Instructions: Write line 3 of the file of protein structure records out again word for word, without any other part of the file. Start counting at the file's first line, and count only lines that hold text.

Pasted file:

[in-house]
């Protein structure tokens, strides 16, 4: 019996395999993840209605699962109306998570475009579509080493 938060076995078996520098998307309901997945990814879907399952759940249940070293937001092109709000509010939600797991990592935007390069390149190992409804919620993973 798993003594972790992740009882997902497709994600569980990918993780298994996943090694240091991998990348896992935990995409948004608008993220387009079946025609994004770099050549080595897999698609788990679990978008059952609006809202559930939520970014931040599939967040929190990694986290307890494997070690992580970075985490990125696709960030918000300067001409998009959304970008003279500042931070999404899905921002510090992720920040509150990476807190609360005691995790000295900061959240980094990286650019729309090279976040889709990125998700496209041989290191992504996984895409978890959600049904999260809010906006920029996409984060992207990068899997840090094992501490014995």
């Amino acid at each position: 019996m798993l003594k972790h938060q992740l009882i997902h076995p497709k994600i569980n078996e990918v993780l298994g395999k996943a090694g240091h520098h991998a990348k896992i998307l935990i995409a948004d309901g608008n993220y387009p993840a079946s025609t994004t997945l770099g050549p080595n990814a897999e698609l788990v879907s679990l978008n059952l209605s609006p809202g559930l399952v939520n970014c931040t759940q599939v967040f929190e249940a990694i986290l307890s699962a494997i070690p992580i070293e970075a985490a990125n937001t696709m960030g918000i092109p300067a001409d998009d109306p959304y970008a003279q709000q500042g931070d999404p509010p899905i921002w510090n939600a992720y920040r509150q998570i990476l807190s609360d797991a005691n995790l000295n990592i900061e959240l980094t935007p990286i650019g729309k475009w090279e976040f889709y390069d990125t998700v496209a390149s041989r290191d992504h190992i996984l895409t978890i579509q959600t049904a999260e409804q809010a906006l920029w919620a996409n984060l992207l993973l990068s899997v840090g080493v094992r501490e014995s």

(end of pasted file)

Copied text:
């Amino acid at each position: 019996m798993l003594k972790h938060q992740l009882i997902h076995p497709k994600i569980n078996e990918v993780l298994g395999k996943a090694g240091h520098h991998a990348k896992i998307l935990i995409a948004d309901g608008n993220y387009p993840a079946s025609t994004t997945l770099g050549p080595n990814a897999e698609l788990v879907s679990l978008n059952l209605s609006p809202g559930l399952v939520n970014c931040t759940q599939v967040f929190e249940a990694i986290l307890s699962a494997i070690p992580i070293e970075a985490a990125n937001t696709m960030g918000i092109p300067a001409d998009d109306p959304y970008a003279q709000q500042g931070d999404p509010p899905i921002w510090n939600a992720y920040r509150q998570i990476l807190s609360d797991a005691n995790l000295n990592i900061e959240l980094t935007p990286i650019g729309k475009w090279e976040f889709y390069d990125t998700v496209a390149s041989r290191d992504h190992i996984l895409t978890i579509q959600t049904a999260e409804q809010a906006l920029w919620a996409n984060l992207l993973l990068s899997v840090g080493v094992r501490e014995s």